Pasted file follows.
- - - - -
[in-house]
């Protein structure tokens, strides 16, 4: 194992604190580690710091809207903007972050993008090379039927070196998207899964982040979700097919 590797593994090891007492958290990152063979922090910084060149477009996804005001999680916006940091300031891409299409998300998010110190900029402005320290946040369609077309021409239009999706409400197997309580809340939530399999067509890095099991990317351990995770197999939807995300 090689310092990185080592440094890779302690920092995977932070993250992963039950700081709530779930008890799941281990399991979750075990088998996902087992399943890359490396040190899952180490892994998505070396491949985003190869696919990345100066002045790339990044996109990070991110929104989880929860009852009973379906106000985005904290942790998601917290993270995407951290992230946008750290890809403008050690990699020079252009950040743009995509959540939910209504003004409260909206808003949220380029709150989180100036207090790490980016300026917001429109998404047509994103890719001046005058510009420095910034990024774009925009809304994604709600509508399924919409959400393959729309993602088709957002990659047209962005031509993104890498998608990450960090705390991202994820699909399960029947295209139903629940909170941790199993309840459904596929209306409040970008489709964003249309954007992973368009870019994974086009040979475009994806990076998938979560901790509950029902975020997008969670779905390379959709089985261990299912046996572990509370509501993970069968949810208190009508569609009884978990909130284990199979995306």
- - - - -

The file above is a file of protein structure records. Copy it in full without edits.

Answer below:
[in-house]
């Protein structure tokens, strides 16, 4: 194992604190580690710091809207903007972050993008090379039927070196998207899964982040979700097919 590797593994090891007492958290990152063979922090910084060149477009996804005001999680916006940091300031891409299409998300998010110190900029402005320290946040369609077309021409239009999706409400197997309580809340939530399999067509890095099991990317351990995770197999939807995300 090689310092990185080592440094890779302690920092995977932070993250992963039950700081709530779930008890799941281990399991979750075990088998996902087992399943890359490396040190899952180490892994998505070396491949985003190869696919990345100066002045790339990044996109990070991110929104989880929860009852009973379906106000985005904290942790998601917290993270995407951290992230946008750290890809403008050690990699020079252009950040743009995509959540939910209504003004409260909206808003949220380029709150989180100036207090790490980016300026917001429109998404047509994103890719001046005058510009420095910034990024774009925009809304994604709600509508399924919409959400393959729309993602088709957002990659047209962005031509993104890498998608990450960090705390991202994820699909399960029947295209139903629940909170941790199993309840459904596929209306409040970008489709964003249309954007992973368009870019994974086009040979475009994806990076998938979560901790509950029902975020997008969670779905390379959709089985261990299912046996572990509370509501993970069968949810208190009508569609009884978990909130284990199979995306």